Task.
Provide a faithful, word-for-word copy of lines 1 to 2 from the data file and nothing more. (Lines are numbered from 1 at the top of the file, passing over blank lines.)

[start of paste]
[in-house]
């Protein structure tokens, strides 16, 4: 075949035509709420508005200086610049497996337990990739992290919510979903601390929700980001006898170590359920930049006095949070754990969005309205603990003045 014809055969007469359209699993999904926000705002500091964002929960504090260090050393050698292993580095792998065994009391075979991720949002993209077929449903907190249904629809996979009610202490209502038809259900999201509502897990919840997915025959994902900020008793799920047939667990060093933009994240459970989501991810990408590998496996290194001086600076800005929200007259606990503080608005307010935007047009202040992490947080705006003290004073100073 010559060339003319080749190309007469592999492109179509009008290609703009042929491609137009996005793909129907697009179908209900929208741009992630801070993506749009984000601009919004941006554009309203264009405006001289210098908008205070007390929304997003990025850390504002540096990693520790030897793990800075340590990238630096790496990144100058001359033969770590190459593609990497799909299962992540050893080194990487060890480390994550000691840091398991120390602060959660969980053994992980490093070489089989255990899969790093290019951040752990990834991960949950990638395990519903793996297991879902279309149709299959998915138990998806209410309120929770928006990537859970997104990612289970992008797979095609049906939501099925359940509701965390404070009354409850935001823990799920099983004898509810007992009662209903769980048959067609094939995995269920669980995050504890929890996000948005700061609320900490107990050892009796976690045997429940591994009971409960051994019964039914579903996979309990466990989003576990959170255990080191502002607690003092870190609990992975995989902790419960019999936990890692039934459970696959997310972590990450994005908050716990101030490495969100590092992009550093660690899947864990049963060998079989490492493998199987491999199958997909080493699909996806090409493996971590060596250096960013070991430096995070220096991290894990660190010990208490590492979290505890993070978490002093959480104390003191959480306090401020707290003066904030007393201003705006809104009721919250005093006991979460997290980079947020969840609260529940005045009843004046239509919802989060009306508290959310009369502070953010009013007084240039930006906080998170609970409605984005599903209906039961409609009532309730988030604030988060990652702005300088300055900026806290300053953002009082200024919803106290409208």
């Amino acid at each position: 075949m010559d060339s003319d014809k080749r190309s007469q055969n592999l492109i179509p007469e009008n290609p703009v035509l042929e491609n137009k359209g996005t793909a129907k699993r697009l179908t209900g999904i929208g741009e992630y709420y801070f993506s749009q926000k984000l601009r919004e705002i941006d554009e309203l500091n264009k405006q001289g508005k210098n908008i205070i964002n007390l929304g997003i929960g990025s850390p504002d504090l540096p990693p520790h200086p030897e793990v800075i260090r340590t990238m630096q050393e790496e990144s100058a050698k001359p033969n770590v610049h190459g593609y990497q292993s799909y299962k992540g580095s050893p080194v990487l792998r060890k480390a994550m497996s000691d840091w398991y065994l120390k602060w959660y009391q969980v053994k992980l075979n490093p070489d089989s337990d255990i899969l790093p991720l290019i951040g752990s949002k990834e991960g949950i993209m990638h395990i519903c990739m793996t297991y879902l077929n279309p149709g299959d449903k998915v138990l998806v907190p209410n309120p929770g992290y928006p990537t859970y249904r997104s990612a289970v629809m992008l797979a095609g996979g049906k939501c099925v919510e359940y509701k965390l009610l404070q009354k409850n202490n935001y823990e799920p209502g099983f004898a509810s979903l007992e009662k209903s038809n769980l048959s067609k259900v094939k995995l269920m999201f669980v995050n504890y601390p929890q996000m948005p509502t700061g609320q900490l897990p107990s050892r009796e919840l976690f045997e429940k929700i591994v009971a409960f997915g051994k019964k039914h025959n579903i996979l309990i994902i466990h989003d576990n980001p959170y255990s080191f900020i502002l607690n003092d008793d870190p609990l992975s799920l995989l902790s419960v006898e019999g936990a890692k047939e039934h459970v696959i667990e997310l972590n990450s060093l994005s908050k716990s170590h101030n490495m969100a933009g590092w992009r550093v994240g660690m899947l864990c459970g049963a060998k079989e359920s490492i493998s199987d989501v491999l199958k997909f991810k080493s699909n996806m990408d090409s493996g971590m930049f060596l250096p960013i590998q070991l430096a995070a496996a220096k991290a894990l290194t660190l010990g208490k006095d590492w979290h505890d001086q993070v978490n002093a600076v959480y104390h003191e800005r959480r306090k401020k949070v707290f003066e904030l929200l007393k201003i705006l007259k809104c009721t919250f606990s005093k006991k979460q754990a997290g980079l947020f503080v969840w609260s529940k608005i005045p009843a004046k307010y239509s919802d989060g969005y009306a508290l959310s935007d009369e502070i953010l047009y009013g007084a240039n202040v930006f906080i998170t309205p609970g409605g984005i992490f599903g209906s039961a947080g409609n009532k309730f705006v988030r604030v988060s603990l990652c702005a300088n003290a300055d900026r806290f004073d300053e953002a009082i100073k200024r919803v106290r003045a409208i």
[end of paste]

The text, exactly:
[in-house]
């Protein structure tokens, strides 16, 4: 075949035509709420508005200086610049497996337990990739992290919510979903601390929700980001006898170590359920930049006095949070754990969005309205603990003045 014809055969007469359209699993999904926000705002500091964002929960504090260090050393050698292993580095792998065994009391075979991720949002993209077929449903907190249904629809996979009610202490209502038809259900999201509502897990919840997915025959994902900020008793799920047939667990060093933009994240459970989501991810990408590998496996290194001086600076800005929200007259606990503080608005307010935007047009202040992490947080705006003290004073100073 010559060339003319080749190309007469592999492109179509009008290609703009042929491609137009996005793909129907697009179908209900929208741009992630801070993506749009984000601009919004941006554009309203264009405006001289210098908008205070007390929304997003990025850390504002540096990693520790030897793990800075340590990238630096790496990144100058001359033969770590190459593609990497799909299962992540050893080194990487060890480390994550000691840091398991120390602060959660969980053994992980490093070489089989255990899969790093290019951040752990990834991960949950990638395990519903793996297991879902279309149709299959998915138990998806209410309120929770928006990537859970997104990612289970992008797979095609049906939501099925359940509701965390404070009354409850935001823990799920099983004898509810007992009662209903769980048959067609094939995995269920669980995050504890929890996000948005700061609320900490107990050892009796976690045997429940591994009971409960051994019964039914579903996979309990466990989003576990959170255990080191502002607690003092870190609990992975995989902790419960019999936990890692039934459970696959997310972590990450994005908050716990101030490495969100590092992009550093660690899947864990049963060998079989490492493998199987491999199958997909080493699909996806090409493996971590060596250096960013070991430096995070220096991290894990660190010990208490590492979290505890993070978490002093959480104390003191959480306090401020707290003066904030007393201003705006809104009721919250005093006991979460997290980079947020969840609260529940005045009843004046239509919802989060009306508290959310009369502070953010009013007084240039930006906080998170609970409605984005599903209906039961409609009532309730988030604030988060990652702005300088300055900026806290300053953002009082200024919803106290409208």